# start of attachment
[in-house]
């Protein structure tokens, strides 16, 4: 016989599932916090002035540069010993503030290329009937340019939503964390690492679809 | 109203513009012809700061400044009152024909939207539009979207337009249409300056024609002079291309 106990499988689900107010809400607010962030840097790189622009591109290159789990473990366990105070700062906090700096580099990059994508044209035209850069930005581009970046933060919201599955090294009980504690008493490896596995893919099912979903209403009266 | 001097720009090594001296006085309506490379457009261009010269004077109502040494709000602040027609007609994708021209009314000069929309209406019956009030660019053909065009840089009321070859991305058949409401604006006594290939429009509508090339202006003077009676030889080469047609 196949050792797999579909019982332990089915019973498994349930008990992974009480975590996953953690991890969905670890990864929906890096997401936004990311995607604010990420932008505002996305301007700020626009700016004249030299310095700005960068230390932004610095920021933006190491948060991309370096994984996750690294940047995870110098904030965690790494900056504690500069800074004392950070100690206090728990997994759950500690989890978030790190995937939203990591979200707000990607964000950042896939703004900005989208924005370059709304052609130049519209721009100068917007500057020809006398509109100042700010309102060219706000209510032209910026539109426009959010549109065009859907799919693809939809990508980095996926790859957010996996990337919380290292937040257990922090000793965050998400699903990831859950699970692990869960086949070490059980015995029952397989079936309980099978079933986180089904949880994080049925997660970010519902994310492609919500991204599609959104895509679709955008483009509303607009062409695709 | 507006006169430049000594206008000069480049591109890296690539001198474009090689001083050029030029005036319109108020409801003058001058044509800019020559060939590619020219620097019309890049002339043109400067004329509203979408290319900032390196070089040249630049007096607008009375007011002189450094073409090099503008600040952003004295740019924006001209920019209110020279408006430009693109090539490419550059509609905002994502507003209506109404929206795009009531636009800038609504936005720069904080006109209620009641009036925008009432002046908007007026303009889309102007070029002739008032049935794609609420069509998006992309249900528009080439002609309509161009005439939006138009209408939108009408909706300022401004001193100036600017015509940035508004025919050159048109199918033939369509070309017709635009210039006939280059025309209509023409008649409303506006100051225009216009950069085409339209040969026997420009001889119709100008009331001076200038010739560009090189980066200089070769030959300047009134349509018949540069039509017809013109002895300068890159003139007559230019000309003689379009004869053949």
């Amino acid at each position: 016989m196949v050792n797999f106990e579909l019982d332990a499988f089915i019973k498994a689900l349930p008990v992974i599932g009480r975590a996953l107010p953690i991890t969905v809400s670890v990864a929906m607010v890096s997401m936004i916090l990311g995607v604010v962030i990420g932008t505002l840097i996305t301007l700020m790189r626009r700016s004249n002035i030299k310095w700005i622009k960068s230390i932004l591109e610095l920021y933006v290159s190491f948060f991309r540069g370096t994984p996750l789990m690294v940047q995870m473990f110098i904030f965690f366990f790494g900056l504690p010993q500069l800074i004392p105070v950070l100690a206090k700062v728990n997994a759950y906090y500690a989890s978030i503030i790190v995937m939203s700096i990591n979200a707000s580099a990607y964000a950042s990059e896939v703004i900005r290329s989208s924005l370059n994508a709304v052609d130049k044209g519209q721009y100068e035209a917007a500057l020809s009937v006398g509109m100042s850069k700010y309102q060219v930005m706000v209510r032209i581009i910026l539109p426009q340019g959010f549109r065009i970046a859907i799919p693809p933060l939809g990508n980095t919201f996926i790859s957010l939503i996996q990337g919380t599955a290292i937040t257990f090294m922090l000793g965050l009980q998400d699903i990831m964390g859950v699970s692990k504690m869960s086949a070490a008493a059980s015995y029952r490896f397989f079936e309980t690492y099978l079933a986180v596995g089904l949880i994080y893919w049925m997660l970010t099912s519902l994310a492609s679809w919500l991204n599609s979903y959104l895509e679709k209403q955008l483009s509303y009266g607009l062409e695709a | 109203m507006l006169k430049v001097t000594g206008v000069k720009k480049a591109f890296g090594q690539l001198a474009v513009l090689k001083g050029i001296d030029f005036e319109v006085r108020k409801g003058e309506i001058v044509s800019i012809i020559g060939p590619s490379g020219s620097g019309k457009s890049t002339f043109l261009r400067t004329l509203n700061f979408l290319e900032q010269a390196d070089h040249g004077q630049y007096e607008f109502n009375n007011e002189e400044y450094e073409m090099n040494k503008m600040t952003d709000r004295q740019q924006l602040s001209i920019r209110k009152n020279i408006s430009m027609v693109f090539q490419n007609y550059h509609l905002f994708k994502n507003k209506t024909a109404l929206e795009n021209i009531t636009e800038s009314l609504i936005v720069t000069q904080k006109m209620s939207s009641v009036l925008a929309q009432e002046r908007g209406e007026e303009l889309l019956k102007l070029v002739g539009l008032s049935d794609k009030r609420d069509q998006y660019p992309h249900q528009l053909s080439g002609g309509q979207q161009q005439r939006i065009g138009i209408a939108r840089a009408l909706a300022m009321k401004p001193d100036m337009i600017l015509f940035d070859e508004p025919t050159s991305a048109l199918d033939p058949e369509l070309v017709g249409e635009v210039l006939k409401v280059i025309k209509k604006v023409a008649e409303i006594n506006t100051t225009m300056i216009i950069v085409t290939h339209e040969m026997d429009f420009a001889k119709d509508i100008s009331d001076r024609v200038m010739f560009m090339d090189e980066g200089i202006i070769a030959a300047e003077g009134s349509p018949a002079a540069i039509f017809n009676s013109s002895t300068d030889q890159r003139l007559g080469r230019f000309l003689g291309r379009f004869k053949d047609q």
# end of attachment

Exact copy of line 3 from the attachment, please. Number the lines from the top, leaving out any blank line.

């Amino acid at each position: 016989m196949v050792n797999f106990e579909l019982d332990a499988f089915i019973k498994a689900l349930p008990v992974i599932g009480r975590a996953l107010p953690i991890t969905v809400s670890v990864a929906m607010v890096s997401m936004i916090l990311g995607v604010v962030i990420g932008t505002l840097i996305t301007l700020m790189r626009r700016s004249n002035i030299k310095w700005i622009k960068s230390i932004l591109e610095l920021y933006v290159s190491f948060f991309r540069g370096t994984p996750l789990m690294v940047q995870m473990f110098i904030f965690f366990f790494g900056l504690p010993q500069l800074i004392p105070v950070l100690a206090k700062v728990n997994a759950y906090y500690a989890s978030i503030i790190v995937m939203s700096i990591n979200a707000s580099a990607y964000a950042s990059e896939v703004i900005r290329s989208s924005l370059n994508a709304v052609d130049k044209g519209q721009y100068e035209a917007a500057l020809s009937v006398g509109m100042s850069k700010y309102q060219v930005m706000v209510r032209i581009i910026l539109p426009q340019g959010f549109r065009i970046a859907i799919p693809p933060l939809g990508n980095t919201f996926i790859s957010l939503i996996q990337g919380t599955a290292i937040t257990f090294m922090l000793g965050l009980q998400d699903i990831m964390g859950v699970s692990k504690m869960s086949a070490a008493a059980s015995y029952r490896f397989f079936e309980t690492y099978l079933a986180v596995g089904l949880i994080y893919w049925m997660l970010t099912s519902l994310a492609s679809w919500l991204n599609s979903y959104l895509e679709k209403q955008l483009s509303y009266g607009l062409e695709a | 109203m507006l006169k430049v001097t000594g206008v000069k720009k480049a591109f890296g090594q690539l001198a474009v513009l090689k001083g050029i001296d030029f005036e319109v006085r108020k409801g003058e309506i001058v044509s800019i012809i020559g060939p590619s490379g020219s620097g019309k457009s890049t002339f043109l261009r400067t004329l509203n700061f979408l290319e900032q010269a390196d070089h040249g004077q630049y007096e607008f109502n009375n007011e002189e400044y450094e073409m090099n040494k503008m600040t952003d709000r004295q740019q924006l602040s001209i920019r209110k009152n020279i408006s430009m027609v693109f090539q490419n007609y550059h509609l905002f994708k994502n507003k209506t024909a109404l929206e795009n021209i009531t636009e800038s009314l609504i936005v720069t000069q904080k006109m209620s939207s009641v009036l925008a929309q009432e002046r908007g209406e007026e303009l889309l019956k102007l070029v002739g539009l008032s049935d794609k009030r609420d069509q998006y660019p992309h249900q528009l053909s080439g002609g309509q979207q161009q005439r939006i065009g138009i209408a939108r840089a009408l909706a300022m009321k401004p001193d100036m337009i600017l015509f940035d070859e508004p025919t050159s991305a048109l199918d033939p058949e369509l070309v017709g249409e635009v210039l006939k409401v280059i025309k209509k604006v023409a008649e409303i006594n506006t100051t225009m300056i216009i950069v085409t290939h339209e040969m026997d429009f420009a001889k119709d509508i100008s009331d001076r024609v200038m010739f560009m090339d090189e980066g200089i202006i070769a030959a300047e003077g009134s349509p018949a002079a540069i039509f017809n009676s013109s002895t300068d030889q890159r003139l007559g080469r230019f000309l003689g291309r379009f004869k053949d047609q």